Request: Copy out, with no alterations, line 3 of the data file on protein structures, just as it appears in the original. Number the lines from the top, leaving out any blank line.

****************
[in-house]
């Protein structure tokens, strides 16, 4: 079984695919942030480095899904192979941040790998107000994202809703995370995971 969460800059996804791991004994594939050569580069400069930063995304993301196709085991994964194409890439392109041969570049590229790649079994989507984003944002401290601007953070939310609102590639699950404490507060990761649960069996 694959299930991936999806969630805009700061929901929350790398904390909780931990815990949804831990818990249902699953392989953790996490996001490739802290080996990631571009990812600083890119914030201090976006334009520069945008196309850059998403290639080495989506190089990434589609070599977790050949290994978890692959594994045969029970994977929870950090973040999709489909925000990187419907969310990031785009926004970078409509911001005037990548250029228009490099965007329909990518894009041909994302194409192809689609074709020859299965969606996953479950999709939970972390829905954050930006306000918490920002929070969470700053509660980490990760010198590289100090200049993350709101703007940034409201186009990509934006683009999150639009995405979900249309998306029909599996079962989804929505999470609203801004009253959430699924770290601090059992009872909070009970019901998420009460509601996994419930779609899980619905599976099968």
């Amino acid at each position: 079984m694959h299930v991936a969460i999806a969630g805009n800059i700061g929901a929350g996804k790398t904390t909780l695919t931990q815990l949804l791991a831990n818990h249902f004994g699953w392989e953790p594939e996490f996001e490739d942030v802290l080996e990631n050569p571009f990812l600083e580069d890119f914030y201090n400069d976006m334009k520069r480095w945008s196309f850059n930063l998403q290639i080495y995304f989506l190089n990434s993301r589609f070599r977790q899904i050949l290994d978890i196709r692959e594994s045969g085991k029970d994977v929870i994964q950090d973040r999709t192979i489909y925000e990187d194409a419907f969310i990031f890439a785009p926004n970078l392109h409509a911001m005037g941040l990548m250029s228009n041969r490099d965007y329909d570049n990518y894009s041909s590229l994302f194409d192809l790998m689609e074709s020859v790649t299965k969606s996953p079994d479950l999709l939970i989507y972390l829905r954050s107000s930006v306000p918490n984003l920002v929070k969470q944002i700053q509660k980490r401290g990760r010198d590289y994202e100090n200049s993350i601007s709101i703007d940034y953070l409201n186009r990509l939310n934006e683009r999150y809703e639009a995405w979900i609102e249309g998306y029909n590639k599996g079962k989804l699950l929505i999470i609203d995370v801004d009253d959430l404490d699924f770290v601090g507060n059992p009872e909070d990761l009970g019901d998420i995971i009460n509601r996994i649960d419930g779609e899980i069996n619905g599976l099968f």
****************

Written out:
């Amino acid at each position: 079984m694959h299930v991936a969460i999806a969630g805009n800059i700061g929901a929350g996804k790398t904390t909780l695919t931990q815990l949804l791991a831990n818990h249902f004994g699953w392989e953790p594939e996490f996001e490739d942030v802290l080996e990631n050569p571009f990812l600083e580069d890119f914030y201090n400069d976006m334009k520069r480095w945008s196309f850059n930063l998403q290639i080495y995304f989506l190089n990434s993301r589609f070599r977790q899904i050949l290994d978890i196709r692959e594994s045969g085991k029970d994977v929870i994964q950090d973040r999709t192979i489909y925000e990187d194409a419907f969310i990031f890439a785009p926004n970078l392109h409509a911001m005037g941040l990548m250029s228009n041969r490099d965007y329909d570049n990518y894009s041909s590229l994302f194409d192809l790998m689609e074709s020859v790649t299965k969606s996953p079994d479950l999709l939970i989507y972390l829905r954050s107000s930006v306000p918490n984003l920002v929070k969470q944002i700053q509660k980490r401290g990760r010198d590289y994202e100090n200049s993350i601007s709101i703007d940034y953070l409201n186009r990509l939310n934006e683009r999150y809703e639009a995405w979900i609102e249309g998306y029909n590639k599996g079962k989804l699950l929505i999470i609203d995370v801004d009253d959430l404490d699924f770290v601090g507060n059992p009872e909070d990761l009970g019901d998420i995971i009460n509601r996994i649960d419930g779609e899980i069996n619905g599976l099968f």